how is the WWW shaped? (long article)
Here's an article from a list-serv I belong to on technology. This article discusses the "shape" of the internet and how it isn't what you think! : )
Keep in mind a pervious post which point out that hypermedia
has as its partial basis, a grand design to accommodate both
disparate forms of information as well as wide distribution
of that information through links. Part of the fun of the Web,
researchers acknowledge, is the sense of serendipity at finding
yourself in an unexpected place, yet still able to find
information that is both useful and interesting. But what if
the Web did not look like a web or even a spiral at all. What
if it looked likeŕ a bow-tie? With really thin tendrils?
Ian Austen's May 18, 2000 article for the New York Times Circuit
section, "Study Reveals Web As Loosely Woven," covers the findings
of a Survey that argues just that.
The study, "Graph Structure in the Web"
a product of researchers from AltaVista, the IBM Almaden
Research Center, and Compaq Systems Research Center, suggests
the web of related information and links we have grown to imagine
in the past decade, where one page would take you to another
related page easily and quickly, does not exist. In its place,
we have a landscape full of missing files, massive information
disconnect, and links that don't really lead anywhere.
The researchers basically took a sample of all the web pages
thought to exist (roughly 200 million web pages or 1/5 of the
estimated number of total web pages), and then examined all
of the links contained in that sample-- about 1.5 billion! --
to see where they actually led. To process a sample this size,
they used a Compaq AlphaServer 4100 machine equipped with
12 gigabytes (!) of RAM random access memory, and AltaVista's
private Web crawler (known as Scooter), to gather and index the
links (but not keywords). This way they were able to get a sense
of how many links pointed to particular pages, in turn pointing
out how pages referred to other pages. The experiment was run
three times between Spring 1999 and the Winter 2000.
The survey basically found that:
-- only 28% of websites are actually connected to the rest of Web
through links to and from other sites;
-- if you used only links to navigate among web pages, you will fail
to find your destination about + of the time, and that, at best,
it takes about 16 clicks to get from those pages with significant
links to and from other pages;
But what about this bow-tie shaped "web?' Well, within the realm of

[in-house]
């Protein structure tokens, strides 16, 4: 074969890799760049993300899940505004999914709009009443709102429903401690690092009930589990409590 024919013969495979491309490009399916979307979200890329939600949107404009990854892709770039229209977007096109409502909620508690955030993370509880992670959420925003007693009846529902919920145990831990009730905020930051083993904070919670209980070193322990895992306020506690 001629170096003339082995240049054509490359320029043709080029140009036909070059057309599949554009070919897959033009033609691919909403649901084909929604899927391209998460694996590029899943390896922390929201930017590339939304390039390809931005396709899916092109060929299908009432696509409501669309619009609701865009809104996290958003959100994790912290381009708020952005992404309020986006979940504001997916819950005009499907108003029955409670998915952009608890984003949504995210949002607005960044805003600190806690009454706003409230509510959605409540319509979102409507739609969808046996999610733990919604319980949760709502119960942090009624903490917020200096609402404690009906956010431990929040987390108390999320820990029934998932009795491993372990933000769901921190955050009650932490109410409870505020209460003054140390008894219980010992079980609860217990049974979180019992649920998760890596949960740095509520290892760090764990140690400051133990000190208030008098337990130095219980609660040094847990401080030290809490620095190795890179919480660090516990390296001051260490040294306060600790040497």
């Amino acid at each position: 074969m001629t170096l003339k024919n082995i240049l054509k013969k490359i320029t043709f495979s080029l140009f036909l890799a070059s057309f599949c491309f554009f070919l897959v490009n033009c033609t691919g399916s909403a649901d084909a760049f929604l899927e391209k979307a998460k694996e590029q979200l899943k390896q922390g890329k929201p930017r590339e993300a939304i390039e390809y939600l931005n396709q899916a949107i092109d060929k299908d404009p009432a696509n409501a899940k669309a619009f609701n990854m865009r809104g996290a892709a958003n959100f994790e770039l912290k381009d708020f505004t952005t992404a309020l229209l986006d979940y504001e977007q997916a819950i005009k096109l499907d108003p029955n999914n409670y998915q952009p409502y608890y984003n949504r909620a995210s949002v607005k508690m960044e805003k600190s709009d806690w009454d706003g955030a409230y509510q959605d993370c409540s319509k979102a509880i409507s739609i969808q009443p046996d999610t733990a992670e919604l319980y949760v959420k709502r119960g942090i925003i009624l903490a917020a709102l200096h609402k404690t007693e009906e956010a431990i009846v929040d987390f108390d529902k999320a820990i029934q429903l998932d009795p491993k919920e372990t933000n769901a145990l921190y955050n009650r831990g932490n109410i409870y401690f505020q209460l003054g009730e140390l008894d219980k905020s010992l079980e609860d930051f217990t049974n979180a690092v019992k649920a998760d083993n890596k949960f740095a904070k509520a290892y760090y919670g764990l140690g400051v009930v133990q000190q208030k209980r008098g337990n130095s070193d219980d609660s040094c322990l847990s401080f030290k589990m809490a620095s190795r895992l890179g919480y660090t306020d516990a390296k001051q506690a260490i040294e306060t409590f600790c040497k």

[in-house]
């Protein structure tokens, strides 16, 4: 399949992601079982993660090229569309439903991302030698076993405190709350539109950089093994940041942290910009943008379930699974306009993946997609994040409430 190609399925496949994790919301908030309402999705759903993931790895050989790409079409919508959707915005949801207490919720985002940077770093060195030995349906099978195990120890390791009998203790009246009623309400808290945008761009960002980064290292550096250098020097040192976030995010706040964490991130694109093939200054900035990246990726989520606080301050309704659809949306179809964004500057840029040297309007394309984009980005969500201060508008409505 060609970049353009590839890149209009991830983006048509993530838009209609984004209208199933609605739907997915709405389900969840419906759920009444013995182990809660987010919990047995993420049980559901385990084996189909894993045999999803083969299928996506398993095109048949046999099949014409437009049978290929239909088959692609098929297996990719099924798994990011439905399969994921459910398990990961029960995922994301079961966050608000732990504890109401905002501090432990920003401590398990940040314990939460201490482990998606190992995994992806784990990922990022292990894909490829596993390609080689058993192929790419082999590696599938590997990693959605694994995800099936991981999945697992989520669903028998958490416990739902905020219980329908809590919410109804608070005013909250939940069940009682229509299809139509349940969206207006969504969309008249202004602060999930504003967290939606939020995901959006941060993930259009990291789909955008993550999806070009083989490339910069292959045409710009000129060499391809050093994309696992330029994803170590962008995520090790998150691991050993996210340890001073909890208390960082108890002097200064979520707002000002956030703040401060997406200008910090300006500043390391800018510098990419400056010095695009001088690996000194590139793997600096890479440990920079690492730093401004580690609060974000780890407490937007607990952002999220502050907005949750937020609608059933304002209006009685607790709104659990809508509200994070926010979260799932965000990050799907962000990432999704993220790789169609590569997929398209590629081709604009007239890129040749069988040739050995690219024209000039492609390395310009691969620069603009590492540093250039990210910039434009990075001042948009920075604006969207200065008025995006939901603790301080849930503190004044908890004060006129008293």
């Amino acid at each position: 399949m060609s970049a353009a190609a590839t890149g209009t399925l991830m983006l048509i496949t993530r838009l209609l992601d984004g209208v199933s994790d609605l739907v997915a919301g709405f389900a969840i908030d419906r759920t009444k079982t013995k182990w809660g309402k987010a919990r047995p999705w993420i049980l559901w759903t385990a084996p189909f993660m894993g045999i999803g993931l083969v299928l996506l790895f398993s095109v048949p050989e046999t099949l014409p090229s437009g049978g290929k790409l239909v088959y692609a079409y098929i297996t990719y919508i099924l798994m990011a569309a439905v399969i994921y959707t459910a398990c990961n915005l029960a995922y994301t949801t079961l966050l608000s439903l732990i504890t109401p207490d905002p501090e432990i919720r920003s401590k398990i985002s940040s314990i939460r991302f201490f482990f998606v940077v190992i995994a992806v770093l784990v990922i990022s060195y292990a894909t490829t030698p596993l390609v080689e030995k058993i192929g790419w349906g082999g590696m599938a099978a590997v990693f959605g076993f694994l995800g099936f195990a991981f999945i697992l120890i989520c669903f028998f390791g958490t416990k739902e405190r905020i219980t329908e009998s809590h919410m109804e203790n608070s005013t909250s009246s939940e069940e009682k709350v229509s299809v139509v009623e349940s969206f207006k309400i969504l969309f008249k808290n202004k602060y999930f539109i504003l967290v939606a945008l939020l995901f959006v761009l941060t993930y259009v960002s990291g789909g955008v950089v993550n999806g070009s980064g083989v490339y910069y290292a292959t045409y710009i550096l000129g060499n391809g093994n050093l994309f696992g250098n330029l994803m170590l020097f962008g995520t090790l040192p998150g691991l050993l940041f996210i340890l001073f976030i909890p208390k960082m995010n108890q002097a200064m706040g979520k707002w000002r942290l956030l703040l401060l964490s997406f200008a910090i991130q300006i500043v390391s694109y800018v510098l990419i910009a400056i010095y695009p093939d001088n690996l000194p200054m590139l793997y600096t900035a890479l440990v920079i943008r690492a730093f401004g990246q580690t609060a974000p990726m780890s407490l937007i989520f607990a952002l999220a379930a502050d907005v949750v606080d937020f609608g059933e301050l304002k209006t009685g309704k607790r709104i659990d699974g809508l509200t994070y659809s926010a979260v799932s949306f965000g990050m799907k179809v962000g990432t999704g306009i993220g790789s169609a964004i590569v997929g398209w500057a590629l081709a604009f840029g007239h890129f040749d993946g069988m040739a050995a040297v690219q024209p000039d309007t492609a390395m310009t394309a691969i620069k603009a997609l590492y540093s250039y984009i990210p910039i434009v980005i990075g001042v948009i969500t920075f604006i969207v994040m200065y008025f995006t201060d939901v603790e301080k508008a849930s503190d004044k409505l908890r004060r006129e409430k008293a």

the sample, it looks something like this:
-- there were 56 million pages in the center, or "knot," considered
to be the most connected pages that link directly to each other
and pages at either end or "bow." This is where portals, corporate,
and media websites reside;
-- the right bow has some 44 million pages that were referenced by
the pages in the center, but that did not link back to the center.
This is where you'll find e-commerce and internal intranet sites
that do not link out to other sites;
-- the left bow also consists of 44 million pages, which represent
the most recently created pages in the sample, that link
extensively to the pages in the center, but which are often
not recognized by the center pages given their newness;
-- the links around the bow, again some 44 million pages, link only
to either end of the bow, but have no direct links to the center
-- away from the tendrils, about 5% of the pages sit, totally
isolated from all other content;
-- there were also slightly more sites being added to the center, but
for the most part not in great numbers.
There are some good reasons to keep all of this mind. Search engines
use their indexing tools to rank the placement of a page within
search results based in large part upon the number of pages that
refer to that page. The fewer the links a page has, the less likely
it is to be found, much less highly ranked in search engine results.
This means that users, who in general rely upon search engines to
help them navigate the web, will never find those pages that do not
employ at least some link to the most popularly referenced pages.
Assuming that this is the state, and shape, of the Web for some
time to come, it makes a strong case not only for strategically
linking out to other pages, but for beginning to think about how
to get pages to reference your pages in turn.
Blue Spade Productions